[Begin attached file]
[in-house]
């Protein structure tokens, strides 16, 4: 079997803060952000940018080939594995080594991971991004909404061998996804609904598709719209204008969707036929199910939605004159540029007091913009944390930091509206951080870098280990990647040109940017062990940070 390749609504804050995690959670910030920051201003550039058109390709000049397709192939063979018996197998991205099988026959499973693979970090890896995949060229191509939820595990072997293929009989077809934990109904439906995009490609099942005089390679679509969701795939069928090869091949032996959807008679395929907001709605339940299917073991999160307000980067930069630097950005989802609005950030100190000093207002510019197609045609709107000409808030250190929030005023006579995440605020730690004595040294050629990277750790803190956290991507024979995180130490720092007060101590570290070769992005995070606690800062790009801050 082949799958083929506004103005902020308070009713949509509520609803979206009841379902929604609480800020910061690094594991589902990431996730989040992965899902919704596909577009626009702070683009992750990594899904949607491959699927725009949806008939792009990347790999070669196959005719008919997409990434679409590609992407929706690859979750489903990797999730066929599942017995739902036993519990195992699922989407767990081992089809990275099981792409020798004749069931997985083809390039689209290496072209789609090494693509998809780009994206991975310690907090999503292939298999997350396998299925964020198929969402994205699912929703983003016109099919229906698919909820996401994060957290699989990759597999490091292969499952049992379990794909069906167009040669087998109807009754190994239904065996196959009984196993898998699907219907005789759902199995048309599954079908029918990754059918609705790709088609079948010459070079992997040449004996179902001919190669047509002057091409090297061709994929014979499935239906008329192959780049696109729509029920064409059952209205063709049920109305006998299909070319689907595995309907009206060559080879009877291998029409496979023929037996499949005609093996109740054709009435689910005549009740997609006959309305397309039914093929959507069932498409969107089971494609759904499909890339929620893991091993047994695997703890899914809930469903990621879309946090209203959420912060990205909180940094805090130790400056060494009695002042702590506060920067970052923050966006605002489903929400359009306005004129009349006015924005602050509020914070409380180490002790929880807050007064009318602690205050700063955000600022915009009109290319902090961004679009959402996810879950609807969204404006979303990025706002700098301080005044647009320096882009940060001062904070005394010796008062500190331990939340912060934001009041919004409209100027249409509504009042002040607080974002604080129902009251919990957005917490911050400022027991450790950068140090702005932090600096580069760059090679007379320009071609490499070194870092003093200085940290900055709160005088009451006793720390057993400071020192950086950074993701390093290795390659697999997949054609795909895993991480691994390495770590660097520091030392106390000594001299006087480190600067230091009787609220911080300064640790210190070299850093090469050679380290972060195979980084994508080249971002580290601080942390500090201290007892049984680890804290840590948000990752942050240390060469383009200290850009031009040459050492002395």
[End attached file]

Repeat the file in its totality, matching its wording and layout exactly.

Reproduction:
[in-house]
């Protein structure tokens, strides 16, 4: 079997803060952000940018080939594995080594991971991004909404061998996804609904598709719209204008969707036929199910939605004159540029007091913009944390930091509206951080870098280990990647040109940017062990940070 390749609504804050995690959670910030920051201003550039058109390709000049397709192939063979018996197998991205099988026959499973693979970090890896995949060229191509939820595990072997293929009989077809934990109904439906995009490609099942005089390679679509969701795939069928090869091949032996959807008679395929907001709605339940299917073991999160307000980067930069630097950005989802609005950030100190000093207002510019197609045609709107000409808030250190929030005023006579995440605020730690004595040294050629990277750790803190956290991507024979995180130490720092007060101590570290070769992005995070606690800062790009801050 082949799958083929506004103005902020308070009713949509509520609803979206009841379902929604609480800020910061690094594991589902990431996730989040992965899902919704596909577009626009702070683009992750990594899904949607491959699927725009949806008939792009990347790999070669196959005719008919997409990434679409590609992407929706690859979750489903990797999730066929599942017995739902036993519990195992699922989407767990081992089809990275099981792409020798004749069931997985083809390039689209290496072209789609090494693509998809780009994206991975310690907090999503292939298999997350396998299925964020198929969402994205699912929703983003016109099919229906698919909820996401994060957290699989990759597999490091292969499952049992379990794909069906167009040669087998109807009754190994239904065996196959009984196993898998699907219907005789759902199995048309599954079908029918990754059918609705790709088609079948010459070079992997040449004996179902001919190669047509002057091409090297061709994929014979499935239906008329192959780049696109729509029920064409059952209205063709049920109305006998299909070319689907595995309907009206060559080879009877291998029409496979023929037996499949005609093996109740054709009435689910005549009740997609006959309305397309039914093929959507069932498409969107089971494609759904499909890339929620893991091993047994695997703890899914809930469903990621879309946090209203959420912060990205909180940094805090130790400056060494009695002042702590506060920067970052923050966006605002489903929400359009306005004129009349006015924005602050509020914070409380180490002790929880807050007064009318602690205050700063955000600022915009009109290319902090961004679009959402996810879950609807969204404006979303990025706002700098301080005044647009320096882009940060001062904070005394010796008062500190331990939340912060934001009041919004409209100027249409509504009042002040607080974002604080129902009251919990957005917490911050400022027991450790950068140090702005932090600096580069760059090679007379320009071609490499070194870092003093200085940290900055709160005088009451006793720390057993400071020192950086950074993701390093290795390659697999997949054609795909895993991480691994390495770590660097520091030392106390000594001299006087480190600067230091009787609220911080300064640790210190070299850093090469050679380290972060195979980084994508080249971002580290601080942390500090201290007892049984680890804290840590948000990752942050240390060469383009200290850009031009040459050492002395």